The Delhi High Court, in an interim order, has restrained ZTT India Pvt Ltd from marketing optical fibres manufactured using technology which has been patented by Sterlite Technologies Ltd, saying that "this experimentation with interim orders in patent infringement suits is the need of the hour."
Justice Rajiv Sahai Endlaw's order came on a plea filed Sterlite Technologies against ZTT India for infringement of its patented technology related to manufacturing optical fibres.
The court has restrained ZTT from infringing Sterlite's patented technology till its further orders.
Sterlite told the court that the patents are method patents and the optical fibre being marketed by the ZTT has the same technical parameters as Sterlite's optical fibres produced with the patented technology.
Sterlite argued that the technical parameters in question cannot be achieved without the use of patented technology.
According to the court, it is not possible to form even a prima facie opinion at this stage.
Justice Endlaw said: "Considering, that the life of a patent is limited and further considering the time taken in determination, whether there is infringement of patent, non-grant of interim injunction often results in, the defendant, even if ultimately found to have infringed the patent, till the said determination, continuing to reap fruits of infringement."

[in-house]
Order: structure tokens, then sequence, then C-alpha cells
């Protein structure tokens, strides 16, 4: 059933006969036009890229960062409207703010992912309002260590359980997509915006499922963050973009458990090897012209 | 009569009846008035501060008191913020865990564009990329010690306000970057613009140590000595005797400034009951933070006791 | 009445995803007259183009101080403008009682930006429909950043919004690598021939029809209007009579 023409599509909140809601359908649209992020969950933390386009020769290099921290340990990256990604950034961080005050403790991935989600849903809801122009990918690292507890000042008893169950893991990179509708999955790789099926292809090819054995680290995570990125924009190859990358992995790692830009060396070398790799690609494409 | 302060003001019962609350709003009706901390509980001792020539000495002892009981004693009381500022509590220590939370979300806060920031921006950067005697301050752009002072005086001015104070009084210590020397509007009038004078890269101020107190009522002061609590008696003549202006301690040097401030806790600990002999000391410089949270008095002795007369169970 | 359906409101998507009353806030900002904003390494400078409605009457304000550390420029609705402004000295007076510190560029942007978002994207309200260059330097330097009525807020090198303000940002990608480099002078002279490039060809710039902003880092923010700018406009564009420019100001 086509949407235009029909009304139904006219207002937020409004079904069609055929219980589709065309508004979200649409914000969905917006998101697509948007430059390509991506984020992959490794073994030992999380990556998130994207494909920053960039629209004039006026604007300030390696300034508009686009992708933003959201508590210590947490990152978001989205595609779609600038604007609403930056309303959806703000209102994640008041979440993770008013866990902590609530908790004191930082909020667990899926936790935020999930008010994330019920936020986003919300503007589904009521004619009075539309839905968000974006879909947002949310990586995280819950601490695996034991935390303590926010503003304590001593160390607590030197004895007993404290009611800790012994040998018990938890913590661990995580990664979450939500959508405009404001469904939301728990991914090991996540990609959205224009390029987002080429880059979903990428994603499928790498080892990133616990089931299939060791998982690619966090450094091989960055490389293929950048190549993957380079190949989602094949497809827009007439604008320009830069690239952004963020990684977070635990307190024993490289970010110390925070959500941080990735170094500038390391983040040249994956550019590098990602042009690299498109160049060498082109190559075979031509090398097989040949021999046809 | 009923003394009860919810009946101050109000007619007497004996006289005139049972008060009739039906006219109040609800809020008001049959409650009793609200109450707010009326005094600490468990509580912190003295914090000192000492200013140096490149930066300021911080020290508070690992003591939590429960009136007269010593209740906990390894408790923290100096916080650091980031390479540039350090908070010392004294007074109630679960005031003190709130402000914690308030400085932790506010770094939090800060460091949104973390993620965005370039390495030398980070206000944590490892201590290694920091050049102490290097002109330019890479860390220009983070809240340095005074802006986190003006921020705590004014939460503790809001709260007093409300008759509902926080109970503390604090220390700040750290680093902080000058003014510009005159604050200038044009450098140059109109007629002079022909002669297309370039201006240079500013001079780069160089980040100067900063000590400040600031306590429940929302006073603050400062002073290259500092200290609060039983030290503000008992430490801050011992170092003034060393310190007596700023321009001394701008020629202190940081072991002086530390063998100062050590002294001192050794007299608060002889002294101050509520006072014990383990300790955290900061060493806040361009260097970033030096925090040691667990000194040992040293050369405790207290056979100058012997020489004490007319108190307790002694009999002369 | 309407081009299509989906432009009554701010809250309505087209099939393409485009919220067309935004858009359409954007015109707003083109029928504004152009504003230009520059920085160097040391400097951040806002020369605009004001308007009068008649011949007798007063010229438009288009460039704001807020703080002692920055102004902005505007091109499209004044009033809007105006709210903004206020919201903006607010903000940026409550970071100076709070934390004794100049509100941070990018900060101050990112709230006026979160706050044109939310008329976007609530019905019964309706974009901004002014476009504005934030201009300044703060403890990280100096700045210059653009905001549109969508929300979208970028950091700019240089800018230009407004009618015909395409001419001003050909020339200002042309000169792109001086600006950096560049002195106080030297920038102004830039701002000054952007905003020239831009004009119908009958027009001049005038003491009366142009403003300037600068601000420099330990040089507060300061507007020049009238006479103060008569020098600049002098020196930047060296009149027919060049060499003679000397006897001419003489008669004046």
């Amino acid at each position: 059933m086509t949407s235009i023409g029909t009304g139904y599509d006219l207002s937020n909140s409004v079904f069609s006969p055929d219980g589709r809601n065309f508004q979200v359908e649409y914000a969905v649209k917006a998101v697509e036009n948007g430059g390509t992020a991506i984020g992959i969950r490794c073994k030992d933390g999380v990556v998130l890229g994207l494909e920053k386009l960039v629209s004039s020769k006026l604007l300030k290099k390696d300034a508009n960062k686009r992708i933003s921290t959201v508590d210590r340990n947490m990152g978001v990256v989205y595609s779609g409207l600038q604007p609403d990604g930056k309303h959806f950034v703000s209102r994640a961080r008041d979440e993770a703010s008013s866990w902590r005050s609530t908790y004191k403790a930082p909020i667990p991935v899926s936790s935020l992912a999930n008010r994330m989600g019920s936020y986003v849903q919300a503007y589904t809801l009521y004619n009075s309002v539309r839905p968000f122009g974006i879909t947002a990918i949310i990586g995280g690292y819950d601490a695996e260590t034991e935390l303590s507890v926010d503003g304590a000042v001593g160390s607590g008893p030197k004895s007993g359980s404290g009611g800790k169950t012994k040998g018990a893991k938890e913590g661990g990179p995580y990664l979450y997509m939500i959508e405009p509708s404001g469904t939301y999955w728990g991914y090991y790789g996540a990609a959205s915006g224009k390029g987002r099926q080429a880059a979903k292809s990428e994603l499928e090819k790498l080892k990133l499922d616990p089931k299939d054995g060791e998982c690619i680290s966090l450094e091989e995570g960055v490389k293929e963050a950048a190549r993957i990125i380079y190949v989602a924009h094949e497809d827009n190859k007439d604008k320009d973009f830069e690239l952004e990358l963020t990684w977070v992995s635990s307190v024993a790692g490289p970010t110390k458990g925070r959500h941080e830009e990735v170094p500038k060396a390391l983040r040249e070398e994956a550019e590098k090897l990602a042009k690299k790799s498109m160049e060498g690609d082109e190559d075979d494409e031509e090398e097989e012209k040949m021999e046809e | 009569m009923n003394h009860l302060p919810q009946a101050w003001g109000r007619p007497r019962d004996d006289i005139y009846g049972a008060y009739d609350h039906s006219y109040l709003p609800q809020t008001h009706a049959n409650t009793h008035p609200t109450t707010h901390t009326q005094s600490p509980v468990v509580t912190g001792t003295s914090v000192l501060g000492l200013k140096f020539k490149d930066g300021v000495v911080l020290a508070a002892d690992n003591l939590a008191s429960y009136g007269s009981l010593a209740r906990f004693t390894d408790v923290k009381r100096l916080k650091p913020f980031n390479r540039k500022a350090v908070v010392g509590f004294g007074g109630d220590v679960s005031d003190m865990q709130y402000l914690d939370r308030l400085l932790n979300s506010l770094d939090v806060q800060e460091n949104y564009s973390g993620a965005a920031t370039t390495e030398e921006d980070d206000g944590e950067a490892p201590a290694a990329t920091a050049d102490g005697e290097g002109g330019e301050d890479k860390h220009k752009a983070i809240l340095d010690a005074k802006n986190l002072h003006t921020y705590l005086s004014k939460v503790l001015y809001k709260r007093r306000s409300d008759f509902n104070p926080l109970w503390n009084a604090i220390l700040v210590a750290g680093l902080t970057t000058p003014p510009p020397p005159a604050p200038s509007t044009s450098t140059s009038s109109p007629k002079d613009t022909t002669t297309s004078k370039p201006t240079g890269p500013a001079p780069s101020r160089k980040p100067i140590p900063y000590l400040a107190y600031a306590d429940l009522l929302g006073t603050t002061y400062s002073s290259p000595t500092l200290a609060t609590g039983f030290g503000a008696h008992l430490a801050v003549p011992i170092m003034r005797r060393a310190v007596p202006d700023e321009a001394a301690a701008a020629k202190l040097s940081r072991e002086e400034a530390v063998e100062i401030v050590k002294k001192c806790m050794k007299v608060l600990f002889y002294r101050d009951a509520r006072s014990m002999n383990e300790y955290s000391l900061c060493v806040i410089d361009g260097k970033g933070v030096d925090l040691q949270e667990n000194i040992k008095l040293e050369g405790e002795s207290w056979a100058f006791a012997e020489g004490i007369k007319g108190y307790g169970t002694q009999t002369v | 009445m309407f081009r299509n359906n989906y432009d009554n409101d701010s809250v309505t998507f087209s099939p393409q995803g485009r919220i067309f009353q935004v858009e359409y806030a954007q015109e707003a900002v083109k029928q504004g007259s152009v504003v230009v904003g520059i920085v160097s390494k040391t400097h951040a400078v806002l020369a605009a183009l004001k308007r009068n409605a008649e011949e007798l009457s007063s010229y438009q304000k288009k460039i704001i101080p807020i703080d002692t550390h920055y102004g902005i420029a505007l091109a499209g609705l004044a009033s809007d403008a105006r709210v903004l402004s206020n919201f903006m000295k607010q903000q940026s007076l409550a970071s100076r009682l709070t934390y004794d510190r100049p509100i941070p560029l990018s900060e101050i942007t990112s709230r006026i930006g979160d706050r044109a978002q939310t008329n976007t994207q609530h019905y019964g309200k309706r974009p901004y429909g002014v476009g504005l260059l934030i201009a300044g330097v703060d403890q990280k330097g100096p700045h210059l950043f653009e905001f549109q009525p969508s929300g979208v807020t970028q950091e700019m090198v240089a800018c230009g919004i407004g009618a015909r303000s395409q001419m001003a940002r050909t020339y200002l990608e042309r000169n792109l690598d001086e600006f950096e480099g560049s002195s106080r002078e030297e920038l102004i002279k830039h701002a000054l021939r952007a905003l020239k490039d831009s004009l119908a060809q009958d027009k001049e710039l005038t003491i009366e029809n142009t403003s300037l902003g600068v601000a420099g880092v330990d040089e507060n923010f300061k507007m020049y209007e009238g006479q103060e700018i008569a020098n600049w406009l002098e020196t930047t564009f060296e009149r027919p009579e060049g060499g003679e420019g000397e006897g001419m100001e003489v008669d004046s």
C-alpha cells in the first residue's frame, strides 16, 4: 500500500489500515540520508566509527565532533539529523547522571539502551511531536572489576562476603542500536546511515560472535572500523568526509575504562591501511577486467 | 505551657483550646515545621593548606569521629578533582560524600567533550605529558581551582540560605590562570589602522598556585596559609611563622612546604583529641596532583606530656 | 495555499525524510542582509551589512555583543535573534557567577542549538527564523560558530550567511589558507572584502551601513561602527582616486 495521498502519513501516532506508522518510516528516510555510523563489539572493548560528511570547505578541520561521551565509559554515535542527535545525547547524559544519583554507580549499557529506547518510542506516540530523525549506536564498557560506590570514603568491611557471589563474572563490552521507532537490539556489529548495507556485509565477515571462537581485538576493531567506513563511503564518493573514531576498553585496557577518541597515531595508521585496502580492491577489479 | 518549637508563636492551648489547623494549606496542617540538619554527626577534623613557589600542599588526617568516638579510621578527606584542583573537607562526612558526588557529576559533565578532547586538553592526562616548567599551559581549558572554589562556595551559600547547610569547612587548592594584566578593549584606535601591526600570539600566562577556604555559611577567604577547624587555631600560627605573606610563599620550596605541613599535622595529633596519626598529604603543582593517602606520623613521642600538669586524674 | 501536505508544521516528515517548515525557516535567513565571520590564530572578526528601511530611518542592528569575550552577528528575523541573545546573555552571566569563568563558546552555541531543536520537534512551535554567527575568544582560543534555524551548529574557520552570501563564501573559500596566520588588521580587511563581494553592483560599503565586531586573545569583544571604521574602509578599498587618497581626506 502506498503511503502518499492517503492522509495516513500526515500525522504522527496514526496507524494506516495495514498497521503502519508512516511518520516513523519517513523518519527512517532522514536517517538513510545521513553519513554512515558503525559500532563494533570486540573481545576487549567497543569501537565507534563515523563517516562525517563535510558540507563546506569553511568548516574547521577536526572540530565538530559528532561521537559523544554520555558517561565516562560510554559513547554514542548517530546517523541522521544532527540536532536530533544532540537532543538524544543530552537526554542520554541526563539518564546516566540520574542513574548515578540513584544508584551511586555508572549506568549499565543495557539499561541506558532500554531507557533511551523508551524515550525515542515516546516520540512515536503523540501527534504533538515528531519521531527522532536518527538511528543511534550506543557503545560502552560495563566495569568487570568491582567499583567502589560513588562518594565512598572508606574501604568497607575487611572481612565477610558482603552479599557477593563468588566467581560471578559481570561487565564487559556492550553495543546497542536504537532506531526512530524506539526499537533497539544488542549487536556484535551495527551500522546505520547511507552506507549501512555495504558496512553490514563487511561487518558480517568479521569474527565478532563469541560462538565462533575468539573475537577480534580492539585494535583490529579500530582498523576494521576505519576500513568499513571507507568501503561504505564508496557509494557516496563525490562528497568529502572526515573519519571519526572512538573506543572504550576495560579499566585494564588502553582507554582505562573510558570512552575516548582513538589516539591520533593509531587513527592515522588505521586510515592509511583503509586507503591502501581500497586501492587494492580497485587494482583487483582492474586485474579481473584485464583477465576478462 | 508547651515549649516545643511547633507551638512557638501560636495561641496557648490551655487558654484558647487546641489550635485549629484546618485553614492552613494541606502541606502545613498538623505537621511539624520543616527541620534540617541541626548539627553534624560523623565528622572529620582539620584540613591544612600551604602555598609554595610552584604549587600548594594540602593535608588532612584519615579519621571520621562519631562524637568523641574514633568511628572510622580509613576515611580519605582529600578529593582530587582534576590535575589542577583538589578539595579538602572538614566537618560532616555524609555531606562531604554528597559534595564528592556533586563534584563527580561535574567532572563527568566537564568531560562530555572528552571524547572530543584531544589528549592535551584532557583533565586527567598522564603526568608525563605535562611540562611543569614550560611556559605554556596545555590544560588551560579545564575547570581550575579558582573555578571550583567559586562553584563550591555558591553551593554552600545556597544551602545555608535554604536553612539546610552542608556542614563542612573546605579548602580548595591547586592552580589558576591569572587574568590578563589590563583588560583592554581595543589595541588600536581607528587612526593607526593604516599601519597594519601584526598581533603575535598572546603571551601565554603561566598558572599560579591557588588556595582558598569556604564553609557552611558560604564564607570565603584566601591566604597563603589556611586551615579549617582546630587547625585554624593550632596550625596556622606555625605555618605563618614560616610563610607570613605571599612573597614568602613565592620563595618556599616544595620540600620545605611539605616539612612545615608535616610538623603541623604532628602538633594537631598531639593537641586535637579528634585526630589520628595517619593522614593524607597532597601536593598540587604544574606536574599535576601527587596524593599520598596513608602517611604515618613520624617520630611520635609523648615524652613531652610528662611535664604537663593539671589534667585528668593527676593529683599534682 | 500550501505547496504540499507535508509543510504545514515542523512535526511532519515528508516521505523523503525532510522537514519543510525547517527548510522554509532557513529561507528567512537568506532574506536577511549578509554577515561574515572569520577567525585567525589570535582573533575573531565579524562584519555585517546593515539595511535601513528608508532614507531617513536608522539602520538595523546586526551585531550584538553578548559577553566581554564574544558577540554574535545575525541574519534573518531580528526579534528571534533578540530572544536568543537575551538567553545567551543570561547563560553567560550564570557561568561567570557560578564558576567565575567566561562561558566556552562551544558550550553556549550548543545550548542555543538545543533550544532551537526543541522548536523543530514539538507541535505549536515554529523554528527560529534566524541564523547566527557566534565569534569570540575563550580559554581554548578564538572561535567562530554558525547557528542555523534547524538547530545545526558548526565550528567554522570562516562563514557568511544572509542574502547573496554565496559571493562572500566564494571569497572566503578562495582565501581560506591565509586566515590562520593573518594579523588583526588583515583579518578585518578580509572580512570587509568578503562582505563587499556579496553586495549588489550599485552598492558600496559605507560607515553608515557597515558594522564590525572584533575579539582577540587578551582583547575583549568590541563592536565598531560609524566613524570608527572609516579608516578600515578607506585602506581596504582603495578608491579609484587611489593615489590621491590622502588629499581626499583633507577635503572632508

The court also observed that "the price at which the infringer is able to market is often considerably lower than the price at which innovator is able to market, because of the cost of innovation built into it. The innovator, being so driven out of the market, is thus, till the determination, deprived of the fruits of the innovation."
"If the defence is of invalidity of the patent, then also the interim order can be made subject to the condition that on the defendant establishing invalidity, no consequences of violation of the interim order restraining infringement shall follow, again ensuring no harm to the defendant," it said.
According to the order, "a patentee, even after succeeding in the suit, in the absence of any interim order, is entitled only to profits earned by the defendant and which do not reflect the profits which the plaintiff would have earned if there had been no infringement."
"The infringer is able to market at a much lower price, resulting in earning far less profits that which the patentee would have earned if there had been no infringement," the court said.
The patentee would then also be entitled to punitive action against defendant for violation of the interim order, Justice Endlaw said.
"Each defendant, in its heart, knows the truth and if in spite of knowing that it is in infringement, violates the interim order, will, besides taking the risk of financial liability, also run the risk of penal consequences," he said.
(This story has not been edited by Business Standard staff and is auto-generated from a syndicated feed.)